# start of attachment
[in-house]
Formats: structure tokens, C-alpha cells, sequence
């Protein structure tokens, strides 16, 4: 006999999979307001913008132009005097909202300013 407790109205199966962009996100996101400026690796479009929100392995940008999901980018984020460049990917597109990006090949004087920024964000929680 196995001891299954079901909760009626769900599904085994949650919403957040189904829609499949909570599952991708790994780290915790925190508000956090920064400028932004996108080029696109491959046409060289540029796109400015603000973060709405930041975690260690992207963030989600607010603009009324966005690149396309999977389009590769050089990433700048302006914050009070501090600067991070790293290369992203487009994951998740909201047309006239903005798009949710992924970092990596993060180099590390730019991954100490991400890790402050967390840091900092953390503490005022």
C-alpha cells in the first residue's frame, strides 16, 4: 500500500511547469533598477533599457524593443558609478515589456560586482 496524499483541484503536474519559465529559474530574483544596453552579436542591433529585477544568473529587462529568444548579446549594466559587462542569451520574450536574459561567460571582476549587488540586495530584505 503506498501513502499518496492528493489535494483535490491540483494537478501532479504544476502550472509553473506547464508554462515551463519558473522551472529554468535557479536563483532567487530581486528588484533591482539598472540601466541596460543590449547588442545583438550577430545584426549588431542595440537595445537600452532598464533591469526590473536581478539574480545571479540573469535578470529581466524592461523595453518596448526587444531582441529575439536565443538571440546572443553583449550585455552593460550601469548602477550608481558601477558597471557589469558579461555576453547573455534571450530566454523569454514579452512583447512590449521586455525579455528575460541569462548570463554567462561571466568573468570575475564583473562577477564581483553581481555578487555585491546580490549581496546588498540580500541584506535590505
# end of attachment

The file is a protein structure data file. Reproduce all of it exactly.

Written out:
[in-house]
Formats: structure tokens, C-alpha cells, sequence
């Protein structure tokens, strides 16, 4: 006999999979307001913008132009005097909202300013 407790109205199966962009996100996101400026690796479009929100392995940008999901980018984020460049990917597109990006090949004087920024964000929680 196995001891299954079901909760009626769900599904085994949650919403957040189904829609499949909570599952991708790994780290915790925190508000956090920064400028932004996108080029696109491959046409060289540029796109400015603000973060709405930041975690260690992207963030989600607010603009009324966005690149396309999977389009590769050089990433700048302006914050009070501090600067991070790293290369992203487009994951998740909201047309006239903005798009949710992924970092990596993060180099590390730019991954100490991400890790402050967390840091900092953390503490005022």
C-alpha cells in the first residue's frame, strides 16, 4: 500500500511547469533598477533599457524593443558609478515589456560586482 496524499483541484503536474519559465529559474530574483544596453552579436542591433529585477544568473529587462529568444548579446549594466559587462542569451520574450536574459561567460571582476549587488540586495530584505 503506498501513502499518496492528493489535494483535490491540483494537478501532479504544476502550472509553473506547464508554462515551463519558473522551472529554468535557479536563483532567487530581486528588484533591482539598472540601466541596460543590449547588442545583438550577430545584426549588431542595440537595445537600452532598464533591469526590473536581478539574480545571479540573469535578470529581466524592461523595453518596448526587444531582441529575439536565443538571440546572443553583449550585455552593460550601469548602477550608481558601477558597471557589469558579461555576453547573455534571450530566454523569454514579452512583447512590449521586455525579455528575460541569462548570463554567462561571466568573468570575475564583473562577477564581483553581481555578487555585491546580490549581496546588498540580500541584506535590505